And now for the next in our commentary series…. Reporter Dan Rabb tells us how learning to embrace change meant giving up something valuable..
Moving from Boston to New York shouldn’t have felt like a big deal. It was an opportunity for my wife and I to advance our careers. I was born and raised in Boston, but I had lots of friends in New York, and I was here all the time for work anyway. To be fair, New York has treated me well in the year since I made the move 300 miles south.
But more than I care to admit, I find myself thinking about what I sacrificed to come here. There’s this constant ache that I gave up something I may never be able to get back. Something precious. Two things, actually:a pair of faded red plastic chairs. Seats 5 and 6 in Row NN, Section 95 in the right field grandstand at Fenway Park.
You’re not supposed to just give up your Red Sox season tickets. They’re sacred objects, handed down from generation to generation. And you can’t just buy them. Someone has to either die or do the unthinkable – give up their seats. I had to put my name on the wait-list when I was in middle school, and I got lucky – the Red Sox called when I was nearly 30, 15 years later.
Sox tickets aren’t cheap – even mine, way out in right field,and angled so sharply towards center that you spent all game looking over your left shoulder. I’ll spare myself the embarrassment of laying out the math here, but these tickets were not a responsible financial choice. Think two months rent on a manhattan apartment. Still, the thought of turning them down never crossed my mind.
Those two seats meant far more than just the pleasure of watching baseball and drinking beer at every home game – although believe me, that was great. And it wasn’t just that the team’s fortunes take up a higher percentage of my emotional bandwidth than I care to admit.
When I got off that wait list five years ago, it was confirmation that I had built the life that I had imagined since childhood in Boston. I was living in a building I had pictured myself living in when I walked by the fountain in its courtyard on my way to school decades earlier. I was hanging out with many of the same high school friends as when I put my name on the wait-list all those years ago. Maybe this sounds terrible to some – a stagnant existence. But there’s comfort in the illusion that things will never change… that life can turn out exactly the way you imagine.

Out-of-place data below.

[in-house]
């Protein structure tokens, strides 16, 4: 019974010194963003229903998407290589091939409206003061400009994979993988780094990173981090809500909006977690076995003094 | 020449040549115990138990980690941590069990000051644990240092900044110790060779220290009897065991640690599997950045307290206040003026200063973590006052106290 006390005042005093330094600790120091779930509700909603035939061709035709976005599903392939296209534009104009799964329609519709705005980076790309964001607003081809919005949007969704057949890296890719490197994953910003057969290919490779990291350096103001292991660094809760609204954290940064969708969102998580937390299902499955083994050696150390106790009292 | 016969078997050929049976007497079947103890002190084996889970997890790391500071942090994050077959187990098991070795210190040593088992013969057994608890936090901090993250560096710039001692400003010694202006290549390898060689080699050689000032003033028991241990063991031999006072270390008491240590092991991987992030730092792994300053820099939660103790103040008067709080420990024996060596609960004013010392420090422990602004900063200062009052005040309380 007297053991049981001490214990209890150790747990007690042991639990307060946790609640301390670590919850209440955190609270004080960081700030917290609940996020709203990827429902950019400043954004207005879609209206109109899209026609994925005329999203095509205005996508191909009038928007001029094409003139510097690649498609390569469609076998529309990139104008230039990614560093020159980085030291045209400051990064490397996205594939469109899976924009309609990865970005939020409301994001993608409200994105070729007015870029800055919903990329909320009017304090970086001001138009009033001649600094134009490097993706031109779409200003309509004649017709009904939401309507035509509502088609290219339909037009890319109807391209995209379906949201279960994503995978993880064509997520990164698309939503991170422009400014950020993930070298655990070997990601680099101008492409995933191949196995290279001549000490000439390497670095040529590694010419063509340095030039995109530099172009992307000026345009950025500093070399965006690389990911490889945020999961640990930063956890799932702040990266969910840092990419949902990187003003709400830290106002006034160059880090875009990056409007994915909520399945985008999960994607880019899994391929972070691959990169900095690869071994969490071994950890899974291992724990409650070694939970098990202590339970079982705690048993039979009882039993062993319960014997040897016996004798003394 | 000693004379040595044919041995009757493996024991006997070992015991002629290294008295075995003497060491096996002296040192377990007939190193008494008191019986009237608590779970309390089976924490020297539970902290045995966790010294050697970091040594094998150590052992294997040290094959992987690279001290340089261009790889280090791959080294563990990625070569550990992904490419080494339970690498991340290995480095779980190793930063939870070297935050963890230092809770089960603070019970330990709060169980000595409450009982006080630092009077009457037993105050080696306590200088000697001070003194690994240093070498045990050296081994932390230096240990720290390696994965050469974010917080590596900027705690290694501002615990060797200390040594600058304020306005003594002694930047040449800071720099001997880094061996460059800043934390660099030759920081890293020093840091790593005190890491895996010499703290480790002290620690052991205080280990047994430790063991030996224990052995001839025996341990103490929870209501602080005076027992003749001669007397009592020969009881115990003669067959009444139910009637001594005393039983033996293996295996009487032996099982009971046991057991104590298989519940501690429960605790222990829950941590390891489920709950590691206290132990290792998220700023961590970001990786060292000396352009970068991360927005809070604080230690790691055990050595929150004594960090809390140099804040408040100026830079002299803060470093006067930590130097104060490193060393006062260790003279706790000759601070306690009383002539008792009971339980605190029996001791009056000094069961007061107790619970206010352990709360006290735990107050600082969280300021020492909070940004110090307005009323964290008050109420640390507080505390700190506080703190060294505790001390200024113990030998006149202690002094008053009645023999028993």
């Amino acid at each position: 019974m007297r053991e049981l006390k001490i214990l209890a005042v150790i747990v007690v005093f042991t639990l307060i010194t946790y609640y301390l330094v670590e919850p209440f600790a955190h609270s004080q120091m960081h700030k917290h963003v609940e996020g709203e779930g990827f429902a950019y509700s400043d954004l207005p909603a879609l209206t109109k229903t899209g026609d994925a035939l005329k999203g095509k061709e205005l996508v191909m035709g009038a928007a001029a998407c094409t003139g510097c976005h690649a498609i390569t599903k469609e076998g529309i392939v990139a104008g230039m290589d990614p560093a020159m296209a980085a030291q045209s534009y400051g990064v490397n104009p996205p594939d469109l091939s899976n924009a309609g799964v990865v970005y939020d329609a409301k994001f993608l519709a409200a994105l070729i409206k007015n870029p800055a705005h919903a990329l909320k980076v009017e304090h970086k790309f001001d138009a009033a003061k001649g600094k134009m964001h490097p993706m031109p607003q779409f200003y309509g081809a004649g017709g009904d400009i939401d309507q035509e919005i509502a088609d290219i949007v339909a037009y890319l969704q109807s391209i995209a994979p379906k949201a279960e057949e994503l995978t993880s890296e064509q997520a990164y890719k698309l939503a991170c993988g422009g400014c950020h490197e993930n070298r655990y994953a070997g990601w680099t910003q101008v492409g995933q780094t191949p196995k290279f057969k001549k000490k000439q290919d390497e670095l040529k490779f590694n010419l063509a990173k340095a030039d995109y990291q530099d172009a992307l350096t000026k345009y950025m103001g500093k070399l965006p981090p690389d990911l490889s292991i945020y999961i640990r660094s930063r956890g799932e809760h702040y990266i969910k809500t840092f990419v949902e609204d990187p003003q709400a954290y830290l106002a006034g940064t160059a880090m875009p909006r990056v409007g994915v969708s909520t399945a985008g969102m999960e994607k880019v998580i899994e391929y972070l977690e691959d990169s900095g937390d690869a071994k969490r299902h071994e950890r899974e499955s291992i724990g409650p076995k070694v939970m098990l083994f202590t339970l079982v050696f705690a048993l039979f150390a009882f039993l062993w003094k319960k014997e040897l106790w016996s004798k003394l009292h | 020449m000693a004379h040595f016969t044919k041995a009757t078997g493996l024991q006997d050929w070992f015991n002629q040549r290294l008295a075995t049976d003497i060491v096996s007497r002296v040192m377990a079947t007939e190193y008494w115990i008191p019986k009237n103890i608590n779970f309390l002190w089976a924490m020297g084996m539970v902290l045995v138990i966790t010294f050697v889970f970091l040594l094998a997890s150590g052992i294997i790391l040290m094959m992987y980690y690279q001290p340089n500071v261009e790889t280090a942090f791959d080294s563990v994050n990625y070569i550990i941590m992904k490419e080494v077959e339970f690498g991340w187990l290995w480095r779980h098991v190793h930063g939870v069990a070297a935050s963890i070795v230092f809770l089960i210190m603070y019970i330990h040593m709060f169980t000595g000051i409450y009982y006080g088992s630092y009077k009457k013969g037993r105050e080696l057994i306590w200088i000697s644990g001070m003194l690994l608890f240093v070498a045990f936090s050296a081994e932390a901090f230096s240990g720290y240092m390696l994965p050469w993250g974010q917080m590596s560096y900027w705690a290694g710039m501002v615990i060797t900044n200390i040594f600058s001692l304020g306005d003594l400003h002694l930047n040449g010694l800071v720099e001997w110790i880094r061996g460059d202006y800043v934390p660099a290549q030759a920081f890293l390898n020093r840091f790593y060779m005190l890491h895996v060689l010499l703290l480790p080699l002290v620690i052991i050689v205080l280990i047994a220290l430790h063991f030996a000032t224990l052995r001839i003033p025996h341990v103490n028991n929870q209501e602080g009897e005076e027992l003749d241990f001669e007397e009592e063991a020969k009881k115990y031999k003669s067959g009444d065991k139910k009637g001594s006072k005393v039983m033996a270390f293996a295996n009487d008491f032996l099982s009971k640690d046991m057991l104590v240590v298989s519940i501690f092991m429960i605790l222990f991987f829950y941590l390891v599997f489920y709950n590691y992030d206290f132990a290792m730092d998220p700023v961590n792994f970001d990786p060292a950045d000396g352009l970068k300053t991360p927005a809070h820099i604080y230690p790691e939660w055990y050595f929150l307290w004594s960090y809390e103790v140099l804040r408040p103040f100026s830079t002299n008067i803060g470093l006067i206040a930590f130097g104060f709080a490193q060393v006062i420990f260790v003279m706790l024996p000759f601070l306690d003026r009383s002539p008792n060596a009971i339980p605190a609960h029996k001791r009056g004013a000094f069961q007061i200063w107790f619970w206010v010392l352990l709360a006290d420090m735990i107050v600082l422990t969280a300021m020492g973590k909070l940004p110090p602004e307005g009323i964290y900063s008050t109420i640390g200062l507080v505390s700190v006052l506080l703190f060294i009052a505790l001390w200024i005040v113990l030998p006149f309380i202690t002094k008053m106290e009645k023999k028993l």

The Red Sox were central to this illusion. How many things that you and your friends love at 13 do you still love at 33? My season tickets felt like assurance that there are some things you can hold on to forever.
But when I met my wife, not a Boston native, all of a sudden, the visions I’d held on to since childhood had to be shared with her dreams and aspirations. And while it hurt, the decision to give up the tickets and move for her career was just as much of a no brainer as buying the seats in the first place.
My life in Boston was comfortable and effortless, but leaving that cocoon of familiarity has given me perspective, and freedom. I’m about to finish a graduate degree, and looking at jobs all over the world. The future seems wide open, and that’s a good thing – even if it feels like I’m losing a bit of myself in the process.
That said, I have a confession. Last month I called the Red Sox and put my name back on the wait list. I figure if it takes another 20 years, I’ll be 50 when I’m a season ticket holder again. And hopefully I’ll be able to walk to Fenway with my kids, the way I always hoped I would. Maybe I’ll even pass my seats along to them. But I’ll make sure they know that if they give them away, that’s ok too.
Dan Rabb wants to clarify that his new embrace of change does not extend to supporting the Yankees. Ever.